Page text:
thortful: Are there any family traditions you’re excited to experience with her?

Sonny: Christmas for me is my favourite time of year. I will always make sure I’ve got time off work at Christmas because I just love that my family have time off work at Christmas. Everyone’s up for doing something and spending time with each other. And it’s sad that we only do that at that time of year.

But just stuff like that. When it comes to Easter I’d love to do the Easter egg hunt in the garden – the things that aren’t acceptable when you’re an adult to do alone but amazing experiences with your children.

thortful: Which of your celebrity friends have offered support? What kind of tips have they given you?

Sonny: It was quite funny because out of all my mates I’m the first to have a child, which is worrying because they’re coming to me for advice!

Sian Welby, who I used to work with on the breakfast show is around four weeks out from us, so she’s asking me for advice, but I can only give little tips on what’s happened in the first few weeks.

Again, there’s not really much advice anyone’s given me, but nor would I want to give to anyone else. The only thing that I’ve said to people when they ask what’s it like is that it’s genuinely the best thing ever. People scare you so much and go, oh, you’re never going to sleep, and you won’t have a life anymore. But I’ve loved every second of it. I love my job but I don’t want to leave home at the minute I’m having such a good time.

thortful: What have been your main learnings over the first few weeks?

Sonny: The first few weeks have been so much better than I expected them to be. I feel like people scare you so much and say, “you’re not going to leave the house for six weeks.” But Danielle and I have been to the pub, enjoying the weather, doing all the normal stuff!

I find myself so lucky that I’ve been able to do that sort of stuff because I know people struggle in the first few couple of weeks. I’ve just loved spending time at home. I’ve got two dogs, and I remember when we had them as puppies, you just watch them every second and enjoy what they do. It’s the same with having a daughter, just looking at the little silly faces she pulls, and all that sort of stuff is great.

thortful: Do you have any tips for people with a newborn?

Sonny: There was one little hack that I did actually text my friend. I couldn’t get her to settle so I put her in the car seat and jogged around the house with her, must have looked mad to the neighbours but it worked and meant I didn’t have to drive the car.

thortful: Did you feel the instant bond with Mia? Like when your baby first holds your finger, was the connection there straight away?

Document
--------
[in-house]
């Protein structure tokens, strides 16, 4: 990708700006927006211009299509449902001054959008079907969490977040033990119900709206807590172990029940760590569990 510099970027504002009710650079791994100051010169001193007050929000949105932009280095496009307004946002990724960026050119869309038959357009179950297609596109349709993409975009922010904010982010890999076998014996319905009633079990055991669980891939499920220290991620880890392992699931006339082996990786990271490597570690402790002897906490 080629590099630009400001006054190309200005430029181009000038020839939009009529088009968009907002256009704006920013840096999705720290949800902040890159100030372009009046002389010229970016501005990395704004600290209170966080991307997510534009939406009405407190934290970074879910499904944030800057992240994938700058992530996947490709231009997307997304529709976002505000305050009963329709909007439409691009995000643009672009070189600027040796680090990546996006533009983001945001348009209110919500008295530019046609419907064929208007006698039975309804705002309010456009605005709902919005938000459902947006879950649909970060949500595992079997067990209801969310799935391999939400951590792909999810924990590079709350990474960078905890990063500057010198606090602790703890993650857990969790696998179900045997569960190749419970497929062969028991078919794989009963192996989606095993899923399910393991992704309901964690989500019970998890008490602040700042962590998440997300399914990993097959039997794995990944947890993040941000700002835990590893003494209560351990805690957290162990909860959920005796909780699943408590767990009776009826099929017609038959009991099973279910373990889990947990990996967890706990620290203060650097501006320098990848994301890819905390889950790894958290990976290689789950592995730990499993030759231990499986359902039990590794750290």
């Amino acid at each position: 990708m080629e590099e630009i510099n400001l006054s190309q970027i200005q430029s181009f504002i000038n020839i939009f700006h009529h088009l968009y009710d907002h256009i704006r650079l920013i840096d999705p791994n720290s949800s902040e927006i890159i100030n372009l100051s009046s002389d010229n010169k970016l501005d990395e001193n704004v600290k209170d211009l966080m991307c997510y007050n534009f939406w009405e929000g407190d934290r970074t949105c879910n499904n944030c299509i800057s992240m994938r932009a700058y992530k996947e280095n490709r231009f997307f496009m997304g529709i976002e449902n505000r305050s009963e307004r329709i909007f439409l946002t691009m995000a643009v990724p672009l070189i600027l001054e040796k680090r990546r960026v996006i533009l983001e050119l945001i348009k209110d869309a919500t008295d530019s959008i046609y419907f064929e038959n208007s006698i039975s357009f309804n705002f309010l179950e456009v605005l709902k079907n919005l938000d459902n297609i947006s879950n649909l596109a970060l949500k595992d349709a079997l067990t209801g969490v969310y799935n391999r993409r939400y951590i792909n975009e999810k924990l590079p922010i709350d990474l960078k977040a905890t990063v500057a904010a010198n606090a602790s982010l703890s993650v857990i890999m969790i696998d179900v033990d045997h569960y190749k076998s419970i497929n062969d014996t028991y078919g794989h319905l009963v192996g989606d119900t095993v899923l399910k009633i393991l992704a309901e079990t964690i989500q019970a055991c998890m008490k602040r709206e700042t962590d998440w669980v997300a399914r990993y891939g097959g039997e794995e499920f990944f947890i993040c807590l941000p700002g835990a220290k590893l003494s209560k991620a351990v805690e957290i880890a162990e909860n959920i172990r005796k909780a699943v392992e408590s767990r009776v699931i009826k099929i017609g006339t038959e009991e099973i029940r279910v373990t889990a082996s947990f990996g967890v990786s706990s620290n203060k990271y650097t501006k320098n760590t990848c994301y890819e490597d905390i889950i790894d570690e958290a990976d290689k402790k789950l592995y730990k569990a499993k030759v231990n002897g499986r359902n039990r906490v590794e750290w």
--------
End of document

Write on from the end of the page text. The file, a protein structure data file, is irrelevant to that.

Sonny: I felt it the most as soon as we got home. We had to stay in overnight and it was this weird thing of we were staying in a hospital, rather than our own home. It was odd staying in the hospital overnight, but as soon as we got home and we’re in our own environment and you realise that you’ve just arrived home with an extra human!

We haven’t lived here for long, and it’s just been the two of us, but now there’s a whole new vibe to the house, it felt so right.

Sonny Jay and his daughter, Mia

Photo credit: Tiny Posers

thortful: What are you excited most about, about being a dad?

Sonny: I don’t wish my life away too much, but I’m really looking forward to her developing her characteristics and personality. I’ve got a couple of mates with babies that are a bit older than me, and I get excited about the little days out they tell me about.

Wholesome weekends and going out with my mates who’ve already got kids, going to theme parks, and that kind of thing, I can’t wait for that. I don’t want to wish our lives away because she’s so small and I feel like she’s just about smiled at me in the last three weeks, it’s all baby steps but there’s amazing times ahead.

thortful: How drastically has it affected your life, and what are the key changes you’ve noticed over the last few weeks?

Sonny: I guess the key changes so far have been the lack of sleep and just the responsibility. You know you bring this human home, and they solely just rely on you. I’ve got dogs which has always felt like a responsibility, but this is on another level.

You can leave dogs alone for some periods but with a baby, you need to raise them, and you don’t spend a minute without them. We’ve been with her the whole time, and I’ve loved every second of it.

thortful: Are you still able to prioritise your own self-care?

Sonny: Me and Danielle have got none-negotiables that we said at the beginning that we both want to be able to do. Just little things like showering every day, Danielle gets her hair done, I’ll have a shave, it seems silly but just small tasks that give you time to reset.